Advertisement
Browse Subject Areas
?

Click through the PLOS taxonomy to find articles in your field.

For more information about PLOS Subject Areas, click here.

  • Loading metrics

Objectively Assessed Physical Activity and Subsequent Health Service Use of UK Adults Aged 70 and Over: A Four to Five Year Follow Up Study

  • Bethany Simmonds ,

    bethany.simmonds@bristol.ac.uk

    Affiliation Centre for Exercise, Nutrition and Health Sciences, School for Policy Studies, University of Bristol, Bristol, United Kingdom

  • Kenneth Fox,

    Affiliations Centre for Exercise, Nutrition and Health Sciences, School for Policy Studies, University of Bristol, Bristol, United Kingdom, School of Sport & Exercise Sciences, University of Birmingham, Birmingham, United Kingdom

  • Mark Davis,

    Affiliation Centre for Exercise, Nutrition and Health Sciences, School for Policy Studies, University of Bristol, Bristol, United Kingdom

  • Po-Wen Ku,

    Affiliation Graduate Institute of Sports and Health, National Changhua University of Education, Changhua City, Changua, Taiwan

  • Selena Gray,

    Affiliation Department of Health and Applied Social Sciences, University of the West of England, Bristol, United Kingdom

  • Melvyn Hillsdon,

    Affiliation Sport and Health Sciences, Exeter University, Exeter, United Kingdom

  • Debbie Sharp,

    Affiliation The School of Social and Community Medicine, The University of Bristol, Bristol, United Kingdom

  • Afroditi Stathi,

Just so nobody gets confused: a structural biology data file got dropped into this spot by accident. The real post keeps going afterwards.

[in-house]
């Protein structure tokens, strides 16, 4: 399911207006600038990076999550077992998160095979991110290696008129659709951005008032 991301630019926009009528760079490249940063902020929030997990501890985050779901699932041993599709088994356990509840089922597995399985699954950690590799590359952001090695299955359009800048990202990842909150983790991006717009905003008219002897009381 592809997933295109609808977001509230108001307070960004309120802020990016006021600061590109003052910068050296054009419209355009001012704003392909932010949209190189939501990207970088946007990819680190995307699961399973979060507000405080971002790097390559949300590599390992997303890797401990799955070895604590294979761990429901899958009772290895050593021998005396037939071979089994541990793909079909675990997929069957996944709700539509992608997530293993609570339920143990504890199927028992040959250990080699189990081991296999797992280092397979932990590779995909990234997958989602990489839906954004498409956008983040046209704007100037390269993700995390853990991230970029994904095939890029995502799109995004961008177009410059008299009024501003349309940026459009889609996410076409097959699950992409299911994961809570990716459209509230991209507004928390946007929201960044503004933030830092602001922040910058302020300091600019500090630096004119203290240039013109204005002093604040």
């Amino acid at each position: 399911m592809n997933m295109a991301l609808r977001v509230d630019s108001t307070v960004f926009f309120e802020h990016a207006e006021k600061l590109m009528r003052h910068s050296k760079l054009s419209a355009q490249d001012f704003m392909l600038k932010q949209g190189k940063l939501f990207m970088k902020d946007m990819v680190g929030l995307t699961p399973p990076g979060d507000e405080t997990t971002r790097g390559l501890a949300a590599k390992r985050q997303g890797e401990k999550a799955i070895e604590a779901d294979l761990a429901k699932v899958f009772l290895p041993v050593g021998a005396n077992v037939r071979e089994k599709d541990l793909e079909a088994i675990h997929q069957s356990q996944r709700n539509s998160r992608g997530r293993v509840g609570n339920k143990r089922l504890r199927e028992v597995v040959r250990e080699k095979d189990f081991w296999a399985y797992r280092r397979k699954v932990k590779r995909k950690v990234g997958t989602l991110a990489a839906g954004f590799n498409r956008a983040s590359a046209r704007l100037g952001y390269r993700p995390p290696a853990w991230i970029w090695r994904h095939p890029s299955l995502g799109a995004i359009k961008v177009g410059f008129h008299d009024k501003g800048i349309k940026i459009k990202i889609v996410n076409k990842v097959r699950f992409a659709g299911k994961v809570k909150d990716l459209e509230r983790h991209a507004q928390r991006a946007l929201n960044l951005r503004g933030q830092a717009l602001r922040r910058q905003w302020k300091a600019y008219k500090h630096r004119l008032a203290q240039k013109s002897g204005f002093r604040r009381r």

Affiliation Department for Health, The University of Bath, Bath, United Kingdom

  • Janice Thompson,

    Affiliation School of Sport & Exercise Sciences, University of Birmingham, Birmingham, United Kingdom

  • Joanna Coulson,

    Affiliation Centre for Exercise, Nutrition and Health Sciences, School for Policy Studies, University of Bristol, Bristol, United Kingdom

  • Tanya Trayers

    Affiliation The School of Social and Community Medicine, The University of Bristol, Bristol, United Kingdom

Objectively Assessed Physical Activity and Subsequent Health Service Use of UK Adults Aged 70 and Over: A Four to Five Year Follow Up Study

  • Bethany Simmonds, 
  • Kenneth Fox, 
  • Mark Davis, 
  • Po-Wen Ku, 
  • Selena Gray, 
  • Melvyn Hillsdon, 
  • Debbie Sharp, 
  • Afroditi Stathi, 
  • Janice Thompson, 
  • Joanna Coulson
PLOS
x

Abstract

Objectives

To examine the associations between volume and intensity of older peoples' physical activity, with their subsequent health service usage over the following four to five years.

Study Design

A prospective cohort design using baseline participant characteristics, objectively assessed physical activity and lower limb function provided by Project OPAL (Older People and Active Living). OPAL-PLUS provided data on numbers of primary care consultations, prescriptions, unplanned hospital admissions, and secondary care referrals, extracted from medical records for up to five years following the baseline OPAL data collection.

Participants and Data Collection

OPAL participants were a diverse sample of 240 older adults with a mean age of 78 years. They were recruited from 12 General Practitioner surgeries from low, middle, and high areas of deprivation in a city in the West of England. Primary care consultations, secondary care referrals, unplanned hospital admissions, number of prescriptions and new disease diagnoses were assessed for 213 (104 females) of the original 240 OPAL participants who had either consented to participate in OPAL-PLUS or already died during the follow-up period.

Results